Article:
(Photo Credit: Mike Licht/Flickr)
1. Recognize that you're going to feel bad for a bit.
What's worse than giving up and hiding under the covers with a bag of M&Ms? Trying to convince yourself that you're not going to grieve. It won't work, and you'll feel worse than you would have if you hadn't tried to suppress a completely natural reaction.
2. Don't beat yourself up.
"[W]hile you may think you were turned down because your resume wasn't quite impressive enough, in reality the company could have made an internal hire or discontinued the job listing altogether," writes Melody Wilding at The Daily Muse. "Even if you know you were turned away because you weren't the best fit for the role, be careful not to overgeneralize the situation -- accusing yourself of being incapable of ever getting a job."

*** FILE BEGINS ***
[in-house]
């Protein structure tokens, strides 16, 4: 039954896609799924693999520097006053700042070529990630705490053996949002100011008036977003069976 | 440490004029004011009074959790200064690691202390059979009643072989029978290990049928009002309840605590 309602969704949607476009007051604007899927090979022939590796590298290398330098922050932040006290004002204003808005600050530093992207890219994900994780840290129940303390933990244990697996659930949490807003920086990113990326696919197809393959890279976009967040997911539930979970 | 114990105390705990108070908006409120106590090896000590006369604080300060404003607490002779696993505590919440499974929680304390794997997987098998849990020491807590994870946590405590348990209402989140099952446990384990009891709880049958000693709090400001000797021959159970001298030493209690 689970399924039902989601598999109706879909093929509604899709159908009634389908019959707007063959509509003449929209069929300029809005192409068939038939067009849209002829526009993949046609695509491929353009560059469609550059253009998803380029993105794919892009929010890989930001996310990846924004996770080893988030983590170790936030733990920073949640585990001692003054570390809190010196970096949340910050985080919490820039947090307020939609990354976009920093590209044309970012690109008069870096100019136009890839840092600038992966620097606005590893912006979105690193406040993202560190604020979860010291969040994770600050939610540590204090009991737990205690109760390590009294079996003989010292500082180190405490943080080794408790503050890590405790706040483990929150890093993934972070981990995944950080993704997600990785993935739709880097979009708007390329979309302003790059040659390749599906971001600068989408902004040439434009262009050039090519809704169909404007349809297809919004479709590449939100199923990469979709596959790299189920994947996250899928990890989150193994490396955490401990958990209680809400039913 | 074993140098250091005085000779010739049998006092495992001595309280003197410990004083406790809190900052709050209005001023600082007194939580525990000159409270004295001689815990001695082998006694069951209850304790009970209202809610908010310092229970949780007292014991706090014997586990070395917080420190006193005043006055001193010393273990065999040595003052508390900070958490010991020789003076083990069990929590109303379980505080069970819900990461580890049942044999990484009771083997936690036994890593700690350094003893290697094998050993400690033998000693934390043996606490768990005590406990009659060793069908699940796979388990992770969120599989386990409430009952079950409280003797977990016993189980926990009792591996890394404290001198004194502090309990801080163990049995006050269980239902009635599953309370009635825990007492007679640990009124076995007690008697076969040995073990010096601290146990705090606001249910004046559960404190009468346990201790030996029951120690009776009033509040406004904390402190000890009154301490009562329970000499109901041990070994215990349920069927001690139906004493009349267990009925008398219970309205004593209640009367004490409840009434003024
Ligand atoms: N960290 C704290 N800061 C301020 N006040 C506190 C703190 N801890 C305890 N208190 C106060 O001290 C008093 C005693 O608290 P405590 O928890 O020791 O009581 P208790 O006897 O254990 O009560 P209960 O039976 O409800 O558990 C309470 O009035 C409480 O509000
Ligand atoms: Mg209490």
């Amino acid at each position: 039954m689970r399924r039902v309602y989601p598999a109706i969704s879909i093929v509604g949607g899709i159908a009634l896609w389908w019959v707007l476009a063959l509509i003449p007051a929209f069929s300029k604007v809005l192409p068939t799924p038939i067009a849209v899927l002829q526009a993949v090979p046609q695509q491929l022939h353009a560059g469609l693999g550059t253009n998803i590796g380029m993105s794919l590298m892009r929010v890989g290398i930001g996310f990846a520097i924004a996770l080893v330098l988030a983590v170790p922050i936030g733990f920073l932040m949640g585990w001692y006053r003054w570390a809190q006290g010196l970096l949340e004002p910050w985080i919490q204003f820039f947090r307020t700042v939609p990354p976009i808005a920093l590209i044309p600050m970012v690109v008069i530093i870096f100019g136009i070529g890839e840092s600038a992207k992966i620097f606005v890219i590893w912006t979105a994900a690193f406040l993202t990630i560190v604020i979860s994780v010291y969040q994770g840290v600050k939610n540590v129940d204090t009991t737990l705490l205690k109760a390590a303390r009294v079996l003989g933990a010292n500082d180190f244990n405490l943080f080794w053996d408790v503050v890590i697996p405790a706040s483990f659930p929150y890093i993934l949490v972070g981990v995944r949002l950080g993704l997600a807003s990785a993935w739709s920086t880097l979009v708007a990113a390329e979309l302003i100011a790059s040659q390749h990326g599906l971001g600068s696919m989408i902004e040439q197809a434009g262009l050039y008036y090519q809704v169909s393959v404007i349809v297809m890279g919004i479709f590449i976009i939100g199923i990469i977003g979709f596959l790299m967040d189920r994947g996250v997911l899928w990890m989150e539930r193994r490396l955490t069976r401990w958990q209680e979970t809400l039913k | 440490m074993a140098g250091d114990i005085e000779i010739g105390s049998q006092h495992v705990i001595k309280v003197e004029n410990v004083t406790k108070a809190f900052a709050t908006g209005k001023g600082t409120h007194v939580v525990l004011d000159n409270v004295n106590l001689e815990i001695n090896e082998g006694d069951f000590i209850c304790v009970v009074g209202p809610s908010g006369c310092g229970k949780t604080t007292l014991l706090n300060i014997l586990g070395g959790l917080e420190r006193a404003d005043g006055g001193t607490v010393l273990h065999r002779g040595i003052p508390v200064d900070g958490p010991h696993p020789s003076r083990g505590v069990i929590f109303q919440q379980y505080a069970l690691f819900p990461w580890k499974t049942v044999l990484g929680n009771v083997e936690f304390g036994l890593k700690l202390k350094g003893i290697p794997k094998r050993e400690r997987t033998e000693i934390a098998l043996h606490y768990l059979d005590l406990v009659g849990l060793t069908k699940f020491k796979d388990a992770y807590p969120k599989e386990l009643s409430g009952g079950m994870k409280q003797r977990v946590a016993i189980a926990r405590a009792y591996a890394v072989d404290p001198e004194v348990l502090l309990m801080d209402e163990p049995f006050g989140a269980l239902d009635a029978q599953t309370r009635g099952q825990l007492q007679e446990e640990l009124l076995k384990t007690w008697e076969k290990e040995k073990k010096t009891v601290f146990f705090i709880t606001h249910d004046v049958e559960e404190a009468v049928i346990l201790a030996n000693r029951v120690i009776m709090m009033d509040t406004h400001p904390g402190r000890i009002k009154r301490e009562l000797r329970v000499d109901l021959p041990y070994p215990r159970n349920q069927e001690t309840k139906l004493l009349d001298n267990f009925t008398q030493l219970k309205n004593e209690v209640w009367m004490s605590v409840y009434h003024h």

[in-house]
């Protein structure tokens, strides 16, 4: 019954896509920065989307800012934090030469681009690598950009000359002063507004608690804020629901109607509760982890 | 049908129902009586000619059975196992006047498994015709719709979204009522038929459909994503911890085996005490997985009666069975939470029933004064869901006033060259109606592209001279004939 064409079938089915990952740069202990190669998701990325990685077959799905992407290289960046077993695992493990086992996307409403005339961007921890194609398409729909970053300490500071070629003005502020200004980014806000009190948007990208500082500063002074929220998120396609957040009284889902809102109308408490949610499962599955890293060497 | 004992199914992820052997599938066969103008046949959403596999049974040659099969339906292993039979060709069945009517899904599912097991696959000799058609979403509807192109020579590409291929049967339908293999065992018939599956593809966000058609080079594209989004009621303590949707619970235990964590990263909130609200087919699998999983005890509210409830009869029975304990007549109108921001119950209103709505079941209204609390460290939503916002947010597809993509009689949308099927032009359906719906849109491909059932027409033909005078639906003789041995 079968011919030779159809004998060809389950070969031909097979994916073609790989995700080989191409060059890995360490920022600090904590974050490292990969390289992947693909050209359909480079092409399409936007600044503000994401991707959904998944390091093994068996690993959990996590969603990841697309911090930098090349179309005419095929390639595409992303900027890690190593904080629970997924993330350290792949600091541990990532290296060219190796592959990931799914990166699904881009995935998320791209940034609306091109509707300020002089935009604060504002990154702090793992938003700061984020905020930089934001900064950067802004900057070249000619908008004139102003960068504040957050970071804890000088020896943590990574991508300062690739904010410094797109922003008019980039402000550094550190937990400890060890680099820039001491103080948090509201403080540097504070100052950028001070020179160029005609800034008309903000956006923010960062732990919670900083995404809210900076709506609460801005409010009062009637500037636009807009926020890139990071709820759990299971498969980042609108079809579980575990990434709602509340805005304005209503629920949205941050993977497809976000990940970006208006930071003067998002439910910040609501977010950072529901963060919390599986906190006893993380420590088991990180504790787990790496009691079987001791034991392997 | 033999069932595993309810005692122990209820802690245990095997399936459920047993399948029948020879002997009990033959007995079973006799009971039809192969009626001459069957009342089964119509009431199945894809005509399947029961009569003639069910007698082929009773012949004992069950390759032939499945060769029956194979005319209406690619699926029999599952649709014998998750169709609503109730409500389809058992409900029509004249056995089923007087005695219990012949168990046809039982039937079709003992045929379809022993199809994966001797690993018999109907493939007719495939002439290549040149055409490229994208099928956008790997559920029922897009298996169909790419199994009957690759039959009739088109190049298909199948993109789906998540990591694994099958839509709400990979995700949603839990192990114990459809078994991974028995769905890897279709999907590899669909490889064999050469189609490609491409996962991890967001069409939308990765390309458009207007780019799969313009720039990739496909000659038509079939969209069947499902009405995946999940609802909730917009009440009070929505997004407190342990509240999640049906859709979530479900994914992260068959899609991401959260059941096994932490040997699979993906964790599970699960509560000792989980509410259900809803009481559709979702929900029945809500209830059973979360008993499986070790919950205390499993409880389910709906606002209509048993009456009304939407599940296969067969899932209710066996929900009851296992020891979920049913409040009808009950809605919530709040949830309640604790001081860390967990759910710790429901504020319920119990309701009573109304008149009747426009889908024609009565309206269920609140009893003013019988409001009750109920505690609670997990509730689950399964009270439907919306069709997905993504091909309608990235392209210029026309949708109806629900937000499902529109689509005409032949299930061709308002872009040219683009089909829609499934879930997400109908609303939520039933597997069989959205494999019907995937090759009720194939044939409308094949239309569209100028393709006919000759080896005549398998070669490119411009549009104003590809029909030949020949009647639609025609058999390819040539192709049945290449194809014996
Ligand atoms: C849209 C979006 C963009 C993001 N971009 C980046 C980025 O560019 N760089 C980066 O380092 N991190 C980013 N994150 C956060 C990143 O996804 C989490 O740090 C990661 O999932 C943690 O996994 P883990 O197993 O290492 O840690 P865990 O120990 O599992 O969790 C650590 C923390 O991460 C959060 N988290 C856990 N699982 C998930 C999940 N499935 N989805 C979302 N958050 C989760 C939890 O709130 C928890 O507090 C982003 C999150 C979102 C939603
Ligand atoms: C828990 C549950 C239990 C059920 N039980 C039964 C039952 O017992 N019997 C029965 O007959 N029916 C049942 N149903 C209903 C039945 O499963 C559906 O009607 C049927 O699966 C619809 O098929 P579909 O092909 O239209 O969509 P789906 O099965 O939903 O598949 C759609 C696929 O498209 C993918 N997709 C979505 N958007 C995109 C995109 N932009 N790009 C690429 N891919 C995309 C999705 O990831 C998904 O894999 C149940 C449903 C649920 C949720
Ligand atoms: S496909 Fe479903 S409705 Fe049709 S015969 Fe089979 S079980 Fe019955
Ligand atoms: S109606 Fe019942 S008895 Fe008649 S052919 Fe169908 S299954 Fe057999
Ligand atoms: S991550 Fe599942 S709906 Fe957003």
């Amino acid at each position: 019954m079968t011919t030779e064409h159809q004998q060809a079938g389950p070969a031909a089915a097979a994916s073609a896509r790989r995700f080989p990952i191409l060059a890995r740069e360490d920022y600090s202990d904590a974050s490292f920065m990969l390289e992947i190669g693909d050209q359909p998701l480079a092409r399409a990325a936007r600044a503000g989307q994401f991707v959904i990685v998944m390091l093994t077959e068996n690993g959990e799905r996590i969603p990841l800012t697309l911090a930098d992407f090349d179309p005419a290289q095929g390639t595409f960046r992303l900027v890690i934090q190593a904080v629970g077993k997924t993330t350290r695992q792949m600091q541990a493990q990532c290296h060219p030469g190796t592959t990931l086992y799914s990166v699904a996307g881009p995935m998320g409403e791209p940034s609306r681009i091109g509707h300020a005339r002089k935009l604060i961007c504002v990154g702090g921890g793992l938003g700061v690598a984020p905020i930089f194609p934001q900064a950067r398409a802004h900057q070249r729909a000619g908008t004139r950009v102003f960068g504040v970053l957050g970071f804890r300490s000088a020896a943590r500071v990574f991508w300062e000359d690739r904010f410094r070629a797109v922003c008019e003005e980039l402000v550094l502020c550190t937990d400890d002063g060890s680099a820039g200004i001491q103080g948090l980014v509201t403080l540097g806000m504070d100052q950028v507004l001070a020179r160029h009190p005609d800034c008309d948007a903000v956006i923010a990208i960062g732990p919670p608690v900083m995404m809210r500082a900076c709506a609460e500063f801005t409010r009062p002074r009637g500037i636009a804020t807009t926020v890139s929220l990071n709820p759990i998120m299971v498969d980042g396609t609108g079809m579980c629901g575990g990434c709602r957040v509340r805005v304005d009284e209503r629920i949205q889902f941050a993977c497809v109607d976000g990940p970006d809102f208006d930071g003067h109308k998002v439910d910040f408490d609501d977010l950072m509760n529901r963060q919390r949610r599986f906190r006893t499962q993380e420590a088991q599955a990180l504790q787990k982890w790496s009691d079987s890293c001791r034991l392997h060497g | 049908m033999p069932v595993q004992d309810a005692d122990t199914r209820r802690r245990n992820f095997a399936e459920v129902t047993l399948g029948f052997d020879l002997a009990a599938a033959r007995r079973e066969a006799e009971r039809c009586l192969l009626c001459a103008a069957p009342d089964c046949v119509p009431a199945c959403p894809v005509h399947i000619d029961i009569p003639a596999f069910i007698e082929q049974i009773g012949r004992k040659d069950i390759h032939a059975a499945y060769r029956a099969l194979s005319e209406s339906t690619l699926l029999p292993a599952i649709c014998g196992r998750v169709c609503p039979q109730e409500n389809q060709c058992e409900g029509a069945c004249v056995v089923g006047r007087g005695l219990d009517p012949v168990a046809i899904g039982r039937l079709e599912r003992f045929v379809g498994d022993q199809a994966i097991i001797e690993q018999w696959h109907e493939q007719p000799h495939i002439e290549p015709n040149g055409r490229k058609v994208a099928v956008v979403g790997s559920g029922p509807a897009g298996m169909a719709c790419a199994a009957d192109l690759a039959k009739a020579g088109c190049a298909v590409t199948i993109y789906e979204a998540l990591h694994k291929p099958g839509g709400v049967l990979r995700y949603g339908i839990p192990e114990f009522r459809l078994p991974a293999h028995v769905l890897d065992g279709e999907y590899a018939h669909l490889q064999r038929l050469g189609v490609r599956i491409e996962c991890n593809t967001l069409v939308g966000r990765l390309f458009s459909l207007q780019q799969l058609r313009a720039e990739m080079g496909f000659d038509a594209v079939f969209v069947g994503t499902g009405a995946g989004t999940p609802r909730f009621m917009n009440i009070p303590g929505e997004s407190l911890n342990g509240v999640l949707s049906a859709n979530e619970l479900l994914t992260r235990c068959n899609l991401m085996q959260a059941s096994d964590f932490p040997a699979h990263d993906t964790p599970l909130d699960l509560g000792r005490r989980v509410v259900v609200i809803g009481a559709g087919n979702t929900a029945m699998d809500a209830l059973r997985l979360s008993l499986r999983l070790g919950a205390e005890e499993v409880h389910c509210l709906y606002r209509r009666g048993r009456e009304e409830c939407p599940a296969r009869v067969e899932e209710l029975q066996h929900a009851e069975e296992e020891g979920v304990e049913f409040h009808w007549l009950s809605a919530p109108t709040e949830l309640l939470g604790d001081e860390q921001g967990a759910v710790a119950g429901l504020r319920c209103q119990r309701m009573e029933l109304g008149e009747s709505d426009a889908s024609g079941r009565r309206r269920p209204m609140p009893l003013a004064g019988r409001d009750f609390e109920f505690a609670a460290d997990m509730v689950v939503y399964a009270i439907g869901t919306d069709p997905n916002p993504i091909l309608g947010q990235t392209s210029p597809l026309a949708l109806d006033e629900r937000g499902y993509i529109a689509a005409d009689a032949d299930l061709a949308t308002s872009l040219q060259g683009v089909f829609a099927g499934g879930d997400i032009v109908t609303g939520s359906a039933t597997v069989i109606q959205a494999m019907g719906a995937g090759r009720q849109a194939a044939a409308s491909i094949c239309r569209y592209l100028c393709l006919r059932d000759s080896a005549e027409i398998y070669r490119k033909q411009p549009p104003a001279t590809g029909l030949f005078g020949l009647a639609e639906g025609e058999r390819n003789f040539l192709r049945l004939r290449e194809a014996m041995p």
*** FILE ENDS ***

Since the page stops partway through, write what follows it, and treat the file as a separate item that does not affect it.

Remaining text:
Wilding suggests reframing the narrative in a more positive way. For example, if you didn't get the job, and wish that you'd done something differently during the interview, tell yourself that you've learned something for next time. (While understanding that there's every chance that their decision not to hire you probably had nothing to do with missed opportunities on your part.)
3. Follow up with the employer.
Once you've calmed down, consider dropping a line to the hiring manager to thank her for the opportunity to interview, and to wish the team the best of luck.
It's fine to ask the company to keep you in mind for other positions, but career experts advise you never to use the thank-you letter as an opportunity to ask what you did wrong.
"Never ask why you didn't get the job. It could put the hirer on the defensive and make them feel uncomfortable, pretty much ensuring that they won't contact you about other possibilities," executive coach Ronald Kaufman tells Forbes.
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